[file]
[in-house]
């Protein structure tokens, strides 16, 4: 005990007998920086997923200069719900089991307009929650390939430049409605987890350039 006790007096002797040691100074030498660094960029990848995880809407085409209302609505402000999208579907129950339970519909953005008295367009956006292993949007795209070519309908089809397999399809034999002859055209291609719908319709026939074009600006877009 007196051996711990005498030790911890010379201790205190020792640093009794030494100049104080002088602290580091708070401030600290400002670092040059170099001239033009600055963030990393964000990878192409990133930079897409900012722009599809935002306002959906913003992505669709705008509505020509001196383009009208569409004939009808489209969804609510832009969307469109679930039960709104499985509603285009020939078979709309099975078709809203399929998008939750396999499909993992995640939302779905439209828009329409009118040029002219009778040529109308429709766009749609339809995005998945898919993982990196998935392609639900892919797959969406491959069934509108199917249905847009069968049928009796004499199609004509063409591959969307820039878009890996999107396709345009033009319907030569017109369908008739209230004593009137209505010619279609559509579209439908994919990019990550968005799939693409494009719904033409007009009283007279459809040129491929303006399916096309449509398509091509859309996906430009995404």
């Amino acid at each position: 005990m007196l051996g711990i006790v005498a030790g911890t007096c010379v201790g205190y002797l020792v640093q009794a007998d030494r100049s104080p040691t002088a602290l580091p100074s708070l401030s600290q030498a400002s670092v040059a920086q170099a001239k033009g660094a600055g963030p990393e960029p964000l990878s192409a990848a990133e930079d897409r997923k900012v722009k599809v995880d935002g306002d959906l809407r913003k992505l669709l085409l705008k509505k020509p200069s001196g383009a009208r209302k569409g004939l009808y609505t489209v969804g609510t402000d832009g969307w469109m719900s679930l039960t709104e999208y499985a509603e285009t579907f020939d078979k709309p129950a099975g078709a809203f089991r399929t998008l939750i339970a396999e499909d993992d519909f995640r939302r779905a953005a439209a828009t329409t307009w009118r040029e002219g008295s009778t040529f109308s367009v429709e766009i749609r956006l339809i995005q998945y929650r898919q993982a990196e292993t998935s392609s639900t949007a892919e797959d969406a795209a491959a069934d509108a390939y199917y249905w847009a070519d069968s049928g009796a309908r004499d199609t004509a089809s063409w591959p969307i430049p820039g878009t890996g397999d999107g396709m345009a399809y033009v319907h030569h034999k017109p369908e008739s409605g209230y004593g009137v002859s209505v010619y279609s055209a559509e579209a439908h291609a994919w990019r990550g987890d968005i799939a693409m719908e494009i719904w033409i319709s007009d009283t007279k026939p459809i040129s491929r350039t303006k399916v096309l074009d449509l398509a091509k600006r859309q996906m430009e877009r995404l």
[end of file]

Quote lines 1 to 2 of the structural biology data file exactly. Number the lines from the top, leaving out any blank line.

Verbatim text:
[in-house]
């Protein structure tokens, strides 16, 4: 005990007998920086997923200069719900089991307009929650390939430049409605987890350039 006790007096002797040691100074030498660094960029990848995880809407085409209302609505402000999208579907129950339970519909953005008295367009956006292993949007795209070519309908089809397999399809034999002859055209291609719908319709026939074009600006877009 007196051996711990005498030790911890010379201790205190020792640093009794030494100049104080002088602290580091708070401030600290400002670092040059170099001239033009600055963030990393964000990878192409990133930079897409900012722009599809935002306002959906913003992505669709705008509505020509001196383009009208569409004939009808489209969804609510832009969307469109679930039960709104499985509603285009020939078979709309099975078709809203399929998008939750396999499909993992995640939302779905439209828009329409009118040029002219009778040529109308429709766009749609339809995005998945898919993982990196998935392609639900892919797959969406491959069934509108199917249905847009069968049928009796004499199609004509063409591959969307820039878009890996999107396709345009033009319907030569017109369908008739209230004593009137209505010619279609559509579209439908994919990019990550968005799939693409494009719904033409007009009283007279459809040129491929303006399916096309449509398509091509859309996906430009995404």